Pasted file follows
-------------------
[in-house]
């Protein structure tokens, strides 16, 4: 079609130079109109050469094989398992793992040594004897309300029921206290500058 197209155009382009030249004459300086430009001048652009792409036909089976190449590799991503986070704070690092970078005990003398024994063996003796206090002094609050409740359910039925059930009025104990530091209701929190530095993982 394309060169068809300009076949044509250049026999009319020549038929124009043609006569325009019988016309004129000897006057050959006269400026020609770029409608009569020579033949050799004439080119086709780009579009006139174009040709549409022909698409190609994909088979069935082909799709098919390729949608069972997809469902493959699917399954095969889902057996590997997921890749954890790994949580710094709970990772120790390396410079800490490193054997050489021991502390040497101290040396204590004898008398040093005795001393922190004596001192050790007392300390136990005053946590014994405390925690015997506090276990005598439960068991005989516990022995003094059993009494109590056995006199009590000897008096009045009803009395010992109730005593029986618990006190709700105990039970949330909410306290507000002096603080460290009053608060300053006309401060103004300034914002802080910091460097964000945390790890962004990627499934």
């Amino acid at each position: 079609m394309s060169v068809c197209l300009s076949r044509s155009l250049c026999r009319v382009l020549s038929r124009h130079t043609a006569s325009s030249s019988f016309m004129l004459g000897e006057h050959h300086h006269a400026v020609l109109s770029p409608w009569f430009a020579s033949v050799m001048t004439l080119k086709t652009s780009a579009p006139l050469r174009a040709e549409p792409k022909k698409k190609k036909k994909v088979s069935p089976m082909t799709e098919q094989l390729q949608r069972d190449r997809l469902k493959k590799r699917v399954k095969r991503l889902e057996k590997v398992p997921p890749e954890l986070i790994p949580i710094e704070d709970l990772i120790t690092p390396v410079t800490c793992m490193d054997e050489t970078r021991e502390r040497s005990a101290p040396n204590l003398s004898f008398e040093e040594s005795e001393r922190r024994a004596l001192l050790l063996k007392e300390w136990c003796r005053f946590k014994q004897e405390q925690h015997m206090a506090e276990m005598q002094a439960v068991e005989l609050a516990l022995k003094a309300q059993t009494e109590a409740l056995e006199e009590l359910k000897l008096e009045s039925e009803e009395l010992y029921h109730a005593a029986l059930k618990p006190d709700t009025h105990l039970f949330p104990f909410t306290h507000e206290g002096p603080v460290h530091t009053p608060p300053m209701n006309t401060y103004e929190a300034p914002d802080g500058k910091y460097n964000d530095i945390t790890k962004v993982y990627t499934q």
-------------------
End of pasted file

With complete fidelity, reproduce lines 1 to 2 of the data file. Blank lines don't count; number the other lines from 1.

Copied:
[in-house]
């Protein structure tokens, strides 16, 4: 079609130079109109050469094989398992793992040594004897309300029921206290500058 197209155009382009030249004459300086430009001048652009792409036909089976190449590799991503986070704070690092970078005990003398024994063996003796206090002094609050409740359910039925059930009025104990530091209701929190530095993982 394309060169068809300009076949044509250049026999009319020549038929124009043609006569325009019988016309004129000897006057050959006269400026020609770029409608009569020579033949050799004439080119086709780009579009006139174009040709549409022909698409190609994909088979069935082909799709098919390729949608069972997809469902493959699917399954095969889902057996590997997921890749954890790994949580710094709970990772120790390396410079800490490193054997050489021991502390040497101290040396204590004898008398040093005795001393922190004596001192050790007392300390136990005053946590014994405390925690015997506090276990005598439960068991005989516990022995003094059993009494109590056995006199009590000897008096009045009803009395010992109730005593029986618990006190709700105990039970949330909410306290507000002096603080460290009053608060300053006309401060103004300034914002802080910091460097964000945390790890962004990627499934």